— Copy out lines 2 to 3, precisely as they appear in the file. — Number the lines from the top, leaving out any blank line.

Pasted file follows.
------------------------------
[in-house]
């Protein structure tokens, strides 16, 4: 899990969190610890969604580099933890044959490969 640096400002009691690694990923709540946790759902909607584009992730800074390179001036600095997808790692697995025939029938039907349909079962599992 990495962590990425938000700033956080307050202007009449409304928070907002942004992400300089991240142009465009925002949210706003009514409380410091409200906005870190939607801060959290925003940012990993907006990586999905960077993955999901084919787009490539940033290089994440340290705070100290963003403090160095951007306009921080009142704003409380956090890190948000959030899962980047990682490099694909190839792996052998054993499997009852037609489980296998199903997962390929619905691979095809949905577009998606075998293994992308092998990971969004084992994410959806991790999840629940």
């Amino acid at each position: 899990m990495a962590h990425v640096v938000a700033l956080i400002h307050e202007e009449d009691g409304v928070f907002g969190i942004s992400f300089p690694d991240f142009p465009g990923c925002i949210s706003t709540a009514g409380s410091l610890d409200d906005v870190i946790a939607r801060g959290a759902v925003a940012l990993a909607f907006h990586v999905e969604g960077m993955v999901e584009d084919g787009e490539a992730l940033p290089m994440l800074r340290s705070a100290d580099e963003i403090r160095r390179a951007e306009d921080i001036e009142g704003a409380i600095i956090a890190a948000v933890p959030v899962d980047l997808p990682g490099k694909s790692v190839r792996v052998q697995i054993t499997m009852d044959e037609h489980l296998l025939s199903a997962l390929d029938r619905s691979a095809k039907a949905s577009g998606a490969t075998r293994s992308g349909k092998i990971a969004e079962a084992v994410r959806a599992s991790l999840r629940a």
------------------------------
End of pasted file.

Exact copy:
């Protein structure tokens, strides 16, 4: 899990969190610890969604580099933890044959490969 640096400002009691690694990923709540946790759902909607584009992730800074390179001036600095997808790692697995025939029938039907349909079962599992 990495962590990425938000700033956080307050202007009449409304928070907002942004992400300089991240142009465009925002949210706003009514409380410091409200906005870190939607801060959290925003940012990993907006990586999905960077993955999901084919787009490539940033290089994440340290705070100290963003403090160095951007306009921080009142704003409380956090890190948000959030899962980047990682490099694909190839792996052998054993499997009852037609489980296998199903997962390929619905691979095809949905577009998606075998293994992308092998990971969004084992994410959806991790999840629940």
């Amino acid at each position: 899990m990495a962590h990425v640096v938000a700033l956080i400002h307050e202007e009449d009691g409304v928070f907002g969190i942004s992400f300089p690694d991240f142009p465009g990923c925002i949210s706003t709540a009514g409380s410091l610890d409200d906005v870190i946790a939607r801060g959290a759902v925003a940012l990993a909607f907006h990586v999905e969604g960077m993955v999901e584009d084919g787009e490539a992730l940033p290089m994440l800074r340290s705070a100290d580099e963003i403090r160095r390179a951007e306009d921080i001036e009142g704003a409380i600095i956090a890190a948000v933890p959030v899962d980047l997808p990682g490099k694909s790692v190839r792996v052998q697995i054993t499997m009852d044959e037609h489980l296998l025939s199903a997962l390929d029938r619905s691979a095809k039907a949905s577009g998606a490969t075998r293994s992308g349909k092998i990971a969004e079962a084992v994410r959806a599992s991790l999840r629940a």